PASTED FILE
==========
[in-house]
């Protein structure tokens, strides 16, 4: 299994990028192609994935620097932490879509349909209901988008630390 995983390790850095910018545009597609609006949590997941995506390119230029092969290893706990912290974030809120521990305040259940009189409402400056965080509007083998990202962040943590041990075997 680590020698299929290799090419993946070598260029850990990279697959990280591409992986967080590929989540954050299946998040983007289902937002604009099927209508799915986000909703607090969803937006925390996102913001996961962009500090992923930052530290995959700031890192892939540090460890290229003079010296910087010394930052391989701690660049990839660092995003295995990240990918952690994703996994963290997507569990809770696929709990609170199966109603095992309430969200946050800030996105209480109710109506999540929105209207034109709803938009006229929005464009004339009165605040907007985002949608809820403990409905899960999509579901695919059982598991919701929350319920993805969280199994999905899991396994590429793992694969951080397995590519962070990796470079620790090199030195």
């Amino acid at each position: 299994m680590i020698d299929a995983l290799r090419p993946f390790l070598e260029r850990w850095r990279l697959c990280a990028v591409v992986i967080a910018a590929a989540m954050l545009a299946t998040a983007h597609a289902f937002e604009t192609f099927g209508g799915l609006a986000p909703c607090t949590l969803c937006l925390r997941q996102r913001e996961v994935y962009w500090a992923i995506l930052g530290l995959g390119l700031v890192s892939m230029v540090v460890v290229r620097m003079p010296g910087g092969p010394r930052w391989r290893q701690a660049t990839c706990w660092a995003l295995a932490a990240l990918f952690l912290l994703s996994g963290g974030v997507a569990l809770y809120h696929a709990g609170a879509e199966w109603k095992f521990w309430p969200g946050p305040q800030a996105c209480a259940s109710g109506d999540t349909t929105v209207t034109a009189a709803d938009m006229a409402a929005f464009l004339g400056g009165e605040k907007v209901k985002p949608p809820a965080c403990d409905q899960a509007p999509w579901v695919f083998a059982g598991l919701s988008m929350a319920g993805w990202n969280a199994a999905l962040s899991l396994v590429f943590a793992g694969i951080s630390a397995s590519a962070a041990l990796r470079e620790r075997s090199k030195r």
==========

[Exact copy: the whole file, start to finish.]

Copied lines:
[in-house]
């Protein structure tokens, strides 16, 4: 299994990028192609994935620097932490879509349909209901988008630390 995983390790850095910018545009597609609006949590997941995506390119230029092969290893706990912290974030809120521990305040259940009189409402400056965080509007083998990202962040943590041990075997 680590020698299929290799090419993946070598260029850990990279697959990280591409992986967080590929989540954050299946998040983007289902937002604009099927209508799915986000909703607090969803937006925390996102913001996961962009500090992923930052530290995959700031890192892939540090460890290229003079010296910087010394930052391989701690660049990839660092995003295995990240990918952690994703996994963290997507569990809770696929709990609170199966109603095992309430969200946050800030996105209480109710109506999540929105209207034109709803938009006229929005464009004339009165605040907007985002949608809820403990409905899960999509579901695919059982598991919701929350319920993805969280199994999905899991396994590429793992694969951080397995590519962070990796470079620790090199030195």
């Amino acid at each position: 299994m680590i020698d299929a995983l290799r090419p993946f390790l070598e260029r850990w850095r990279l697959c990280a990028v591409v992986i967080a910018a590929a989540m954050l545009a299946t998040a983007h597609a289902f937002e604009t192609f099927g209508g799915l609006a986000p909703c607090t949590l969803c937006l925390r997941q996102r913001e996961v994935y962009w500090a992923i995506l930052g530290l995959g390119l700031v890192s892939m230029v540090v460890v290229r620097m003079p010296g910087g092969p010394r930052w391989r290893q701690a660049t990839c706990w660092a995003l295995a932490a990240l990918f952690l912290l994703s996994g963290g974030v997507a569990l809770y809120h696929a709990g609170a879509e199966w109603k095992f521990w309430p969200g946050p305040q800030a996105c209480a259940s109710g109506d999540t349909t929105v209207t034109a009189a709803d938009m006229a409402a929005f464009l004339g400056g009165e605040k907007v209901k985002p949608p809820a965080c403990d409905q899960a509007p999509w579901v695919f083998a059982g598991l919701s988008m929350a319920g993805w990202n969280a199994a999905l962040s899991l396994v590429f943590a793992g694969i951080s630390a397995s590519a962070a041990l990796r470079e620790r075997s090199k030195r």